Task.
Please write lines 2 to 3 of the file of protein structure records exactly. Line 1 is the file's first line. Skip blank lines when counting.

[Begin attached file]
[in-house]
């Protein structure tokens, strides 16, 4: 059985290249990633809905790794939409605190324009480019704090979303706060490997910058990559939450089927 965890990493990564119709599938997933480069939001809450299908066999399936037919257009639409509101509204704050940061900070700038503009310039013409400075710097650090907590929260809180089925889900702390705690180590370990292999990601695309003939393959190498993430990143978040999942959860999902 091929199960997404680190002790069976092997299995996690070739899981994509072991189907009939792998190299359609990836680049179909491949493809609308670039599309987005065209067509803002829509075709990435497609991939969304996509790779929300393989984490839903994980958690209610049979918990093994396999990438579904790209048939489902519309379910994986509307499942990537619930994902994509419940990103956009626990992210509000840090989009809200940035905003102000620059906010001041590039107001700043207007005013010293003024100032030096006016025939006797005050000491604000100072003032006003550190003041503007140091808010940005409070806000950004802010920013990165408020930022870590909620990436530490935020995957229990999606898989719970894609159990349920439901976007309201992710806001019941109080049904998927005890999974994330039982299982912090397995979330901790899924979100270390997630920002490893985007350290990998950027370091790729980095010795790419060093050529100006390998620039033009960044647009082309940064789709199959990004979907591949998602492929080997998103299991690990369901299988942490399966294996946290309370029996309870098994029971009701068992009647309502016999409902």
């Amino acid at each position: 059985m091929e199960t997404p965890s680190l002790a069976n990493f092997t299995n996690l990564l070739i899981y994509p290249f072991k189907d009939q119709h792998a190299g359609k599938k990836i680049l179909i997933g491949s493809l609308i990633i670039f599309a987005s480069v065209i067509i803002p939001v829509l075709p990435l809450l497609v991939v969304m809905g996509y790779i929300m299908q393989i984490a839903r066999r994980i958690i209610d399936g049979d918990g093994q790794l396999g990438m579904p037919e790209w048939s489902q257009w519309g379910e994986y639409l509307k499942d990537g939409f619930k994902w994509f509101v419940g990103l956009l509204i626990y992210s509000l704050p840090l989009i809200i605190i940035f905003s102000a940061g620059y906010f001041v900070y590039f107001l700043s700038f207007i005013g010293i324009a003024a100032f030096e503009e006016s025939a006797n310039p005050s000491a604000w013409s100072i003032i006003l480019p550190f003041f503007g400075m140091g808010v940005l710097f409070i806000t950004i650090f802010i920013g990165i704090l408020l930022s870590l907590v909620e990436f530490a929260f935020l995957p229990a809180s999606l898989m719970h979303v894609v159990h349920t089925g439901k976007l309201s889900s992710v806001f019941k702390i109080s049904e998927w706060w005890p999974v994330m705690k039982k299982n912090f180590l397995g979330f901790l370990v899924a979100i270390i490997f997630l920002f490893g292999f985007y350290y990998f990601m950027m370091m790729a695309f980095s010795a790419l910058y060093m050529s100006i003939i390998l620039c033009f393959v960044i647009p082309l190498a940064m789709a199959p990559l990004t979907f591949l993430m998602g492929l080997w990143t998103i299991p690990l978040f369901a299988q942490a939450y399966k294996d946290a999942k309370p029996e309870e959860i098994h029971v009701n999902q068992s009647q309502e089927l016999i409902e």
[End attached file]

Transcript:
């Protein structure tokens, strides 16, 4: 059985290249990633809905790794939409605190324009480019704090979303706060490997910058990559939450089927 965890990493990564119709599938997933480069939001809450299908066999399936037919257009639409509101509204704050940061900070700038503009310039013409400075710097650090907590929260809180089925889900702390705690180590370990292999990601695309003939393959190498993430990143978040999942959860999902 091929199960997404680190002790069976092997299995996690070739899981994509072991189907009939792998190299359609990836680049179909491949493809609308670039599309987005065209067509803002829509075709990435497609991939969304996509790779929300393989984490839903994980958690209610049979918990093994396999990438579904790209048939489902519309379910994986509307499942990537619930994902994509419940990103956009626990992210509000840090989009809200940035905003102000620059906010001041590039107001700043207007005013010293003024100032030096006016025939006797005050000491604000100072003032006003550190003041503007140091808010940005409070806000950004802010920013990165408020930022870590909620990436530490935020995957229990999606898989719970894609159990349920439901976007309201992710806001019941109080049904998927005890999974994330039982299982912090397995979330901790899924979100270390997630920002490893985007350290990998950027370091790729980095010795790419060093050529100006390998620039033009960044647009082309940064789709199959990004979907591949998602492929080997998103299991690990369901299988942490399966294996946290309370029996309870098994029971009701068992009647309502016999409902």
């Amino acid at each position: 059985m091929e199960t997404p965890s680190l002790a069976n990493f092997t299995n996690l990564l070739i899981y994509p290249f072991k189907d009939q119709h792998a190299g359609k599938k990836i680049l179909i997933g491949s493809l609308i990633i670039f599309a987005s480069v065209i067509i803002p939001v829509l075709p990435l809450l497609v991939v969304m809905g996509y790779i929300m299908q393989i984490a839903r066999r994980i958690i209610d399936g049979d918990g093994q790794l396999g990438m579904p037919e790209w048939s489902q257009w519309g379910e994986y639409l509307k499942d990537g939409f619930k994902w994509f509101v419940g990103l956009l509204i626990y992210s509000l704050p840090l989009i809200i605190i940035f905003s102000a940061g620059y906010f001041v900070y590039f107001l700043s700038f207007i005013g010293i324009a003024a100032f030096e503009e006016s025939a006797n310039p005050s000491a604000w013409s100072i003032i006003l480019p550190f003041f503007g400075m140091g808010v940005l710097f409070i806000t950004i650090f802010i920013g990165i704090l408020l930022s870590l907590v909620e990436f530490a929260f935020l995957p229990a809180s999606l898989m719970h979303v894609v159990h349920t089925g439901k976007l309201s889900s992710v806001f019941k702390i109080s049904e998927w706060w005890p999974v994330m705690k039982k299982n912090f180590l397995g979330f901790l370990v899924a979100i270390i490997f997630l920002f490893g292999f985007y350290y990998f990601m950027m370091m790729a695309f980095s010795a790419l910058y060093m050529s100006i003939i390998l620039c033009f393959v960044i647009p082309l190498a940064m789709a199959p990559l990004t979907f591949l993430m998602g492929l080997w990143t998103i299991p690990l978040f369901a299988q942490a939450y399966k294996d946290a999942k309370p029996e309870e959860i098994h029971v009701n999902q068992s009647q309502e089927l016999i409902e």